‘Twas a lovely parade
Although a brisk north wind buffeted the crowd gathered Saturday along Tonganoxie's Fourth Street, spirits were high for the 13th annual St. Patrick's Day parade.
"We've got some good floats this year," said John McCaffrey, one of the parade organizers. "There's a lot of excitement."
As McCaffrey spoke, members of the Tonganoxie High School band warmed up and children bundled onto floats scooted together to shake off the chill.
The Irish fairies had been out during the wee hours Saturday, painting a green stripe down the middle of Fourth Street, and taking time to fashion some shamrocks and a rainbow on the asphalt.
A few minutes before the parade started its ascent up Fourth Street, this year's Grand Leprechaun practiced his wave, chuckling at his own efforts.
"That's how they do it in Germany," said Jack Dempsey, seated atop a white convertible.
McCaffrey had named Dempsey the 2000 Grand Leprechaun.
"I was at the first parade," the 69-year-old Dempsey said. "I used to carry the flags, but I can't anymore."
This year's parade had it all 10 bagpipers and a lone drummer from Pipers of the Plains; brilliantly colored flags; a miniature horse led by Barbara Bennett of Lawrence; Girl Scouts from Troops 1581 and 3244 who tossed candy to the young and young at heart; and entries touting local and area businesses. Vehicles of every sort that traveled at every speed made their way along the parade route. More than 20 antique cars, several fire trucks and even a 1957 turquoise and white Nash Metropolitan rolled up the street.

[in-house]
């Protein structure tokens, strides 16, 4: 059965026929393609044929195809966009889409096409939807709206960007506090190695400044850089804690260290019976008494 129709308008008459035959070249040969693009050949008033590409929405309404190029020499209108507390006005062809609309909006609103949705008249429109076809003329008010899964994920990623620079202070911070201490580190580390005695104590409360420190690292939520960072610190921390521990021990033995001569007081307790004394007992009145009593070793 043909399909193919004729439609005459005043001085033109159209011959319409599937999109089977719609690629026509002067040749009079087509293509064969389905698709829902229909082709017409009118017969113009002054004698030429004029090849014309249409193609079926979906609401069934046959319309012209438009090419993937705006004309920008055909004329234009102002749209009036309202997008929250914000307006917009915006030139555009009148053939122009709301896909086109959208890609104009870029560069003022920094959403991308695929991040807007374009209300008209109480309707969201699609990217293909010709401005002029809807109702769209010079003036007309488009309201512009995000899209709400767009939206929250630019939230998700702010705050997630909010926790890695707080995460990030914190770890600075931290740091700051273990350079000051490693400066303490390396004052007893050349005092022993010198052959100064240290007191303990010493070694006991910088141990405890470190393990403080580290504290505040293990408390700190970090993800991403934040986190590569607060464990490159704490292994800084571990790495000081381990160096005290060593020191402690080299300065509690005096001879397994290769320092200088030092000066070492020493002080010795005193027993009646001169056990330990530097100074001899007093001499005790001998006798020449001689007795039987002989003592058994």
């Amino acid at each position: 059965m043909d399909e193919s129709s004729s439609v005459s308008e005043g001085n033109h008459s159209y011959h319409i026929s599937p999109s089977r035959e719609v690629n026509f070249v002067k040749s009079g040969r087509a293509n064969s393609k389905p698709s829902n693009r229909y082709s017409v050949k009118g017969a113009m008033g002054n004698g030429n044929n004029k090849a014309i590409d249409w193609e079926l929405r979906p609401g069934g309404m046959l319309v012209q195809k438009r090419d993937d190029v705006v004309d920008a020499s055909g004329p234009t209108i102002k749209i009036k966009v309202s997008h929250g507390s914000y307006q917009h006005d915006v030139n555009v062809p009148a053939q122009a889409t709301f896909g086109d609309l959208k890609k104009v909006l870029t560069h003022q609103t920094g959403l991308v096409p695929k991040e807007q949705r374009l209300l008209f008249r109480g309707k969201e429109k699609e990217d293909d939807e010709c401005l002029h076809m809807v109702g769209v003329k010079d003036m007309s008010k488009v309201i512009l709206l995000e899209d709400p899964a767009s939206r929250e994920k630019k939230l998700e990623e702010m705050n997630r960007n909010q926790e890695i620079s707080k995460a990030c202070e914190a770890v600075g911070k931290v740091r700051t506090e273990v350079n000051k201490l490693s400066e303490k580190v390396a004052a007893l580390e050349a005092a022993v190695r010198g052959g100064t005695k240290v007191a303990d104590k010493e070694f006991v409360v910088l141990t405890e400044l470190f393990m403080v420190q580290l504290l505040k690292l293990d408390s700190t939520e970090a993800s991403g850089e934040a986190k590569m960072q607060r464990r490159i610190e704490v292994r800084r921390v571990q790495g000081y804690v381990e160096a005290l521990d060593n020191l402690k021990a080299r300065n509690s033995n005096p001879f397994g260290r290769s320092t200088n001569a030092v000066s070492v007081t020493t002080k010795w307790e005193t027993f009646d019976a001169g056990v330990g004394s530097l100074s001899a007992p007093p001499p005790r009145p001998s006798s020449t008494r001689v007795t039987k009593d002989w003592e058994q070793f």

Standing in the bright sun, 10-year-old Katy Kolman clutched a white plastic bag, which she'd been filling with goodies tossed to her by parade entries.
"She came prepared, as a veteran of many parades," said her mother, Kim Kolman.
"I got a Sacajawea coin, too," Katy said.
A newcomer to town, Judy Pope, smiled as the parade passed the spot she'd claimed on the north side of Fourth Street.
"It's pretty neat," she said. "This is my first Tonganoxie parade."
After the Tonganoxie Township fire truck passed, signaling the end to the half-hour celebration, parade-goers headed for their vehicles or the warmth of the Congregational Church basement, where a filling lunch awaited them.
Outside the church, the smells of corned beef and cabbage, and Irish stew wafted through the air. The lunch was the result of hard work by members of Chapter AT of P.E.O., who will use proceeds for scholarships and other philanthropic endeavors.
Debbie Breuer, a chapter AT member, rattled off exactly what it took to put on the lunch besides lots of organization and elbow grease, that is 150 pounds of corned beef, four cases of cabbage, 14 pounds of carrots, 16 pounds of potatoes and 14 pounds of stew meat. And for the biscuits: 25 pounds of flour and 10 quarts of buttermilk.
"Oh, and a secret ingredient in the stew we'll never divulge," she said. "Don't look in the trash cans. The Irish stew is authentic."
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